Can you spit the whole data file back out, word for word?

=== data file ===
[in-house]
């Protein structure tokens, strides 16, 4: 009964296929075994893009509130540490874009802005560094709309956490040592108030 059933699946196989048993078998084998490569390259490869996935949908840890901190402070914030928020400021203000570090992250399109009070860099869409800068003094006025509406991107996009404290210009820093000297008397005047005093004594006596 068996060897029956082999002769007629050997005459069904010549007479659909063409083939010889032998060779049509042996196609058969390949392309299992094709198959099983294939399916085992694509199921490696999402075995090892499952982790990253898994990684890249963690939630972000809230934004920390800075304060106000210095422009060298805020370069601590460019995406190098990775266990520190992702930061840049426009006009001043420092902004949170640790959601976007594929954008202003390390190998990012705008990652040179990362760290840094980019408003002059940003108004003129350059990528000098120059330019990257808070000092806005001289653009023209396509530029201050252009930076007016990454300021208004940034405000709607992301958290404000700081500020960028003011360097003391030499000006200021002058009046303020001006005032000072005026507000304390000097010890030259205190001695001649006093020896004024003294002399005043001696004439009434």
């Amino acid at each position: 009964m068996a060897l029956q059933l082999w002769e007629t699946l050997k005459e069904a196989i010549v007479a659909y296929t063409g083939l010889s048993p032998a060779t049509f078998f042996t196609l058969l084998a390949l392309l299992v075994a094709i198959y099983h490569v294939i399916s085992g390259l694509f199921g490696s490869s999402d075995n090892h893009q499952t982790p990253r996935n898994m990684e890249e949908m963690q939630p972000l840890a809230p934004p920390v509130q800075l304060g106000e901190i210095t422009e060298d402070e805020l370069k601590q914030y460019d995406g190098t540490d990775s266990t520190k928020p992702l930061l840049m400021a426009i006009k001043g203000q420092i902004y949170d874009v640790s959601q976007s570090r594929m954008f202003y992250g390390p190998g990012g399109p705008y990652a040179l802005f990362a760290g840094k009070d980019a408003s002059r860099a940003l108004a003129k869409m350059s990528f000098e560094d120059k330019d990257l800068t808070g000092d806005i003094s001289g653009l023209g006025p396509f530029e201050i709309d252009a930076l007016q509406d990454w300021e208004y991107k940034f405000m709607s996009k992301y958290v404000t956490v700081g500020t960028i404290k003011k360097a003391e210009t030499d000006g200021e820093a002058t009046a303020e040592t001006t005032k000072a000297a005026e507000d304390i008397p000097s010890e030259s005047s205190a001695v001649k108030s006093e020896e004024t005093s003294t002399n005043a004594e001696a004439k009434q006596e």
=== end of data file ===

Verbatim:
[in-house]
């Protein structure tokens, strides 16, 4: 009964296929075994893009509130540490874009802005560094709309956490040592108030 059933699946196989048993078998084998490569390259490869996935949908840890901190402070914030928020400021203000570090992250399109009070860099869409800068003094006025509406991107996009404290210009820093000297008397005047005093004594006596 068996060897029956082999002769007629050997005459069904010549007479659909063409083939010889032998060779049509042996196609058969390949392309299992094709198959099983294939399916085992694509199921490696999402075995090892499952982790990253898994990684890249963690939630972000809230934004920390800075304060106000210095422009060298805020370069601590460019995406190098990775266990520190992702930061840049426009006009001043420092902004949170640790959601976007594929954008202003390390190998990012705008990652040179990362760290840094980019408003002059940003108004003129350059990528000098120059330019990257808070000092806005001289653009023209396509530029201050252009930076007016990454300021208004940034405000709607992301958290404000700081500020960028003011360097003391030499000006200021002058009046303020001006005032000072005026507000304390000097010890030259205190001695001649006093020896004024003294002399005043001696004439009434």
């Amino acid at each position: 009964m068996a060897l029956q059933l082999w002769e007629t699946l050997k005459e069904a196989i010549v007479a659909y296929t063409g083939l010889s048993p032998a060779t049509f078998f042996t196609l058969l084998a390949l392309l299992v075994a094709i198959y099983h490569v294939i399916s085992g390259l694509f199921g490696s490869s999402d075995n090892h893009q499952t982790p990253r996935n898994m990684e890249e949908m963690q939630p972000l840890a809230p934004p920390v509130q800075l304060g106000e901190i210095t422009e060298d402070e805020l370069k601590q914030y460019d995406g190098t540490d990775s266990t520190k928020p992702l930061l840049m400021a426009i006009k001043g203000q420092i902004y949170d874009v640790s959601q976007s570090r594929m954008f202003y992250g390390p190998g990012g399109p705008y990652a040179l802005f990362a760290g840094k009070d980019a408003s002059r860099a940003l108004a003129k869409m350059s990528f000098e560094d120059k330019d990257l800068t808070g000092d806005i003094s001289g653009l023209g006025p396509f530029e201050i709309d252009a930076l007016q509406d990454w300021e208004y991107k940034f405000m709607s996009k992301y958290v404000t956490v700081g500020t960028i404290k003011k360097a003391e210009t030499d000006g200021e820093a002058t009046a303020e040592t001006t005032k000072a000297a005026e507000d304390i008397p000097s010890e030259s005047s205190a001695v001649k108030s006093e020896e004024t005093s003294t002399n005043a004594e001696a004439k009434q006596e």